OME can also happen if you come down with a cold or a sore throat and fluid accumulates in the middle ear due to swelling, but there is no active infection. The fluid usually goes away on its own within four to six weeks. It tends to occur more often in kids between the ages of 6 months and 3 years old. Slightly more boys are affected than girls.

Swimmer's ear (otitis externa) is different from otitis media in that bacteria multiply in water that is trapped in the outer ear canal. Swimming, naturally, is a common risk factor, but inserting fingers or cotton swabs into the ear can also contribute to this.


Accurate diagnosis of an ear infection requires a visit to your healthcare provider. He or she will use a special instrument (otoscope) to look inside the ear to determine what type of ear infection may be present. Imaging usually isn't needed. However, if you have recurrent middle ear infections, a CT scan or MRI may be done to look for structural abnormalities or abscesses.

Ear Infection Doctor Discussion Guide

Get our printable guide for your next doctor's appointment to help you ask the right questions.

Doctor Discussion Guide Child


Many middle ear infections clear up by themselves after a couple of days. Your doctor can advise you as to whether watching and waiting or a treatment is recommended.

Amoxil (amoxicillin) is the first-line antibiotic of choice as it can treat the most common bacterial causes of middle ear infections. Other antibiotics may be prescribed if you are allergic to penicillin-type antibiotics.

Over-the-counter ibuprofen or acetaminophen can be used for ear pain. Once a doctor makes the diagnosis of an ear infection, antibiotics will be prescribed according to guidelines based on age and other criteria. Ear drops with a topical anesthetic may also be prescribed to help with ear pain.

If your child has chronic otitis media, your doctor may recommend having small tubes placed in his or her ears to help drain the fluid that is building up. Although this is a very common and fairly simple procedure, there are risks involved with any type of surgery or anesthesia and the decision should be one that is carefully evaluated by both the parents and physician.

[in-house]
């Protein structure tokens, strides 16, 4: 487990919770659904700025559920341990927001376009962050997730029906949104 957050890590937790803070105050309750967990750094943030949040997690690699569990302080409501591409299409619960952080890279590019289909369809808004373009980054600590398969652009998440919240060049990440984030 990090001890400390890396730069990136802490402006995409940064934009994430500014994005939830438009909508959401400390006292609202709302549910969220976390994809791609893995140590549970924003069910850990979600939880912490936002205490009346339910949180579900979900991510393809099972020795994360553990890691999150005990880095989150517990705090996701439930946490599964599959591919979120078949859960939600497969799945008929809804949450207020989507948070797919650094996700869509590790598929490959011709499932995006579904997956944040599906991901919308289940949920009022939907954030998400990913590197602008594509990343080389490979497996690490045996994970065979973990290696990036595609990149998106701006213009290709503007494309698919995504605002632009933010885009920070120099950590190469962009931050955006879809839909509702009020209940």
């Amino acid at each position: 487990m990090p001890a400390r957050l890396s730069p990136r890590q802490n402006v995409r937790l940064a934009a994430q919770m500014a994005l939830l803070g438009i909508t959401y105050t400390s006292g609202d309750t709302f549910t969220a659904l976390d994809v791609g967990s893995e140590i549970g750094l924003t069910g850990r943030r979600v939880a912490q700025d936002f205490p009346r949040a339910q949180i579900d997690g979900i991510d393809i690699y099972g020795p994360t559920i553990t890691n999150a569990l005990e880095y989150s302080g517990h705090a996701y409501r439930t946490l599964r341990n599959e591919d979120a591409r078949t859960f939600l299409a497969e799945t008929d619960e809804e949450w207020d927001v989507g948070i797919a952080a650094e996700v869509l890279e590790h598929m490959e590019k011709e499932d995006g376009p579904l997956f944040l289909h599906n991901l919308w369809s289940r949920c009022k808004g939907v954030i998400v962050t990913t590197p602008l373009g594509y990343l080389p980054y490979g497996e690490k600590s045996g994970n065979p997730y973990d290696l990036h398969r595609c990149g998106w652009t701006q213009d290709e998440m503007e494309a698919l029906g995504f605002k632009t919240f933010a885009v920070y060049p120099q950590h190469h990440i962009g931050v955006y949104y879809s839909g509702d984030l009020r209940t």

Caregiving and Coping

Coping with an ear infection can be frustrating, whether it is your own or your child's. If antibiotics are prescribed, it is important to remember that you will typically not see any difference in symptoms for at least 24 to 48 hours. This means there could still be a fever and significant ear pain during that time. A child may continue to be fussy and have difficulty sleeping. Use pain relievers if needed and as directed; you may also try applying a warm or cool cloth to the affected ear.

Distractions such as videos, books, and games can take a child's focus away from the pain and discomfort. If you have spent too long with a fussy child, enlist help so you can take a break.

If antibiotics are used, it is important to take the medications as prescribed and to complete the entire course even if you feel better. Failure to do so can lead to antibiotic resistance, making it harder to fight the infection the next time around

A Word From Verywell

Ear infections are a common part of childhood. Talk with your healthcare provider about what you should do if you see the symptoms in your child. For both you and your child, reduce exposure to secondhand smoke or stop smoking. Be sure to take steps to prevent colds and influenza, including getting recommended vaccinations and the annual flu shot.

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Article Sources